How long do I have to wait for my case to be heard?
Each Superior Court is responsible for one County. The length of time between when the case is filed and when the hearing is varies for each county in California (and even within each county). Generally, you will go to court between twenty and seventy days after the claim is filed. However, because of state cuts to the court’s budget, most hearings are now being set well past the seventy day mark.
How can I prepare for my Small Claims Court Hearing?
Your case will probably be on the same calendar and heard at the same time as a number of other small claims court cases. Often, the court’s schedule is very busy, and the court will expect you to present your argument in just a few minutes. (It is usually smart to pay attention to the cases heard before yours to see which issues and questions the judge asks the parties). It is very important to spend time preparing for your case ahead of time. Bring any and all documents that support your case including: receipts, photos, contracts, and any other relevant documents. Make sure you bring any witnesses you need to the hearing if they are necessary to prove your case. Ensuring that you are prepared for your case goes along way to securing a successful outcome. After the judge has heard both sides, the judge may either make a decision at the hearing or later and send notice of the ruling to the parties by mail.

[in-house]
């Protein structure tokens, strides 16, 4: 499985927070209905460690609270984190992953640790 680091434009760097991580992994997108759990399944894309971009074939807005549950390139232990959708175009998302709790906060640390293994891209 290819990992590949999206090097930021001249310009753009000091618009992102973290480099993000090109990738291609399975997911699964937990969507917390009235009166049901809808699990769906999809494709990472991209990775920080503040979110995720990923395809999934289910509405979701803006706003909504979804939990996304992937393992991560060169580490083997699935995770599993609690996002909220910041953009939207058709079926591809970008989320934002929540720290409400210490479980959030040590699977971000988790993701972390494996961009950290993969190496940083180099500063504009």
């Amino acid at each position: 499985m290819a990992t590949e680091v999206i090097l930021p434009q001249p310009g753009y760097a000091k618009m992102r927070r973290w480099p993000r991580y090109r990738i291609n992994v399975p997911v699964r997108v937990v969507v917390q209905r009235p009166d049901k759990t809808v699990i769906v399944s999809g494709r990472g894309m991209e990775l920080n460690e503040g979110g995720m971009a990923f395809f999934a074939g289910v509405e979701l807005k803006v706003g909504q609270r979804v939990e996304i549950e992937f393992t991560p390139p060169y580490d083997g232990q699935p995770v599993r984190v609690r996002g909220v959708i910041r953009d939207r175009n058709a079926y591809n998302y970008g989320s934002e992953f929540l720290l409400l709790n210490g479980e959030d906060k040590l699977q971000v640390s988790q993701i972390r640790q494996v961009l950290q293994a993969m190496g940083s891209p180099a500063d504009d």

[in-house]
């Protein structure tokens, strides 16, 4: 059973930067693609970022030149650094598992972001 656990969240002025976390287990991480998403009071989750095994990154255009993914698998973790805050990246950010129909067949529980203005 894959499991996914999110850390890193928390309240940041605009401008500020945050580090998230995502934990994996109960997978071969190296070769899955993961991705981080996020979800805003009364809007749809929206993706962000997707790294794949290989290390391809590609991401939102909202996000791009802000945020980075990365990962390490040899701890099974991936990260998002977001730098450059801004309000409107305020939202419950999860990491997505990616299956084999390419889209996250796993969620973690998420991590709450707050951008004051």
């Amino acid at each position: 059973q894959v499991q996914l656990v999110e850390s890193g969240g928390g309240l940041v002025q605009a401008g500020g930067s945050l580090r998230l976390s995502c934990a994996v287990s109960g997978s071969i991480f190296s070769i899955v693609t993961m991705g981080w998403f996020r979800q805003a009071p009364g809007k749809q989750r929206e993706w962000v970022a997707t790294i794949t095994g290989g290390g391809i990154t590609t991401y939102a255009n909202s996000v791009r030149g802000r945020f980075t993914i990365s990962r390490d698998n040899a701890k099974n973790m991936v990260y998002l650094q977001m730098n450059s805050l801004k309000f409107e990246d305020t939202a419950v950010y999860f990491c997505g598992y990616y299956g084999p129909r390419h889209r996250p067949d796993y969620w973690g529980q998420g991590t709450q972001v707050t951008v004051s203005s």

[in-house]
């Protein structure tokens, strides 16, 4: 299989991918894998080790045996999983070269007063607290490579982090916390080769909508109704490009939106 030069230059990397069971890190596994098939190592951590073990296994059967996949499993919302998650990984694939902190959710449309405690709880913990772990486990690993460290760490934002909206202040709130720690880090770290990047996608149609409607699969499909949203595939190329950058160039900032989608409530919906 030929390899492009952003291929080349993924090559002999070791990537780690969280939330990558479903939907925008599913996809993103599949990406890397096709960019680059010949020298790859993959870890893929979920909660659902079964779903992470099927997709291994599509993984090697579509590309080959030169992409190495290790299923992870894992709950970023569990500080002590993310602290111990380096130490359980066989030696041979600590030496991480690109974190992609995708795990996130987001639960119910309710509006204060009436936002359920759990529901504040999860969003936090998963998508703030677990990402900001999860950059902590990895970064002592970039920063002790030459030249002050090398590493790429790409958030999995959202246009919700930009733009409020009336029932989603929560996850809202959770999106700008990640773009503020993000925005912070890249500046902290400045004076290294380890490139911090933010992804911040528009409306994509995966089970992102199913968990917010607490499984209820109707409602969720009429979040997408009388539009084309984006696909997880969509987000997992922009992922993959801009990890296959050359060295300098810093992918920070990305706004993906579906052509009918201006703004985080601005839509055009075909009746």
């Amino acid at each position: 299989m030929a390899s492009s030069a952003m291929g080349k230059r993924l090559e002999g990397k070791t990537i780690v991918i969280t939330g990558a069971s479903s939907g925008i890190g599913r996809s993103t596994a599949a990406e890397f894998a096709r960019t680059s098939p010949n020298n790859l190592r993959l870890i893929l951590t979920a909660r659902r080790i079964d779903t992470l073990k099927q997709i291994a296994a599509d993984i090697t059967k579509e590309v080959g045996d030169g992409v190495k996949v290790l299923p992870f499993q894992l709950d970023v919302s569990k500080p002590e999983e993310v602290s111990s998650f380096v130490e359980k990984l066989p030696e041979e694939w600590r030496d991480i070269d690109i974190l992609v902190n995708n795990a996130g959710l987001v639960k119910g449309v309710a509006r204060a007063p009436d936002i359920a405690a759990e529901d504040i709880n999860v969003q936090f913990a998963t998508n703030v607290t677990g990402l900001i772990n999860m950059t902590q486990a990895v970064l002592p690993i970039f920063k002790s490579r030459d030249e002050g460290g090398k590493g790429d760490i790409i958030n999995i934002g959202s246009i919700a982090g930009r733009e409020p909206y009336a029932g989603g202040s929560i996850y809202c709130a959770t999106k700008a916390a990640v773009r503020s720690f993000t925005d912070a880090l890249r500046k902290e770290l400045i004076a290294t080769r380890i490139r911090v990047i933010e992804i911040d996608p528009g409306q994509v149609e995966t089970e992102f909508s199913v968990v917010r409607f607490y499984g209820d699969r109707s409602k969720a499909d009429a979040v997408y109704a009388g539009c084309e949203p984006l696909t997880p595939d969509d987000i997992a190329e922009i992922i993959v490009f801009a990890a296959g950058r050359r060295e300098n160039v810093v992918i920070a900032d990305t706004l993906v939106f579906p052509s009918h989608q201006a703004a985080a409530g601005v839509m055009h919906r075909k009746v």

What is small claims court mediation?
Your Alameda County Small Claims Court cases may be sent to mediation before it is heard at the actual trial or hearing. Mediation is a procedure where each side discusses the case with a third party (called the mediator), and the mediator tries to reach an agreement that both sides agree to. Mediation may be offered before your trial or the very same day of the trial. It is nothing to be scared of, just your chance to explain your side of the case to the mediator about what happened.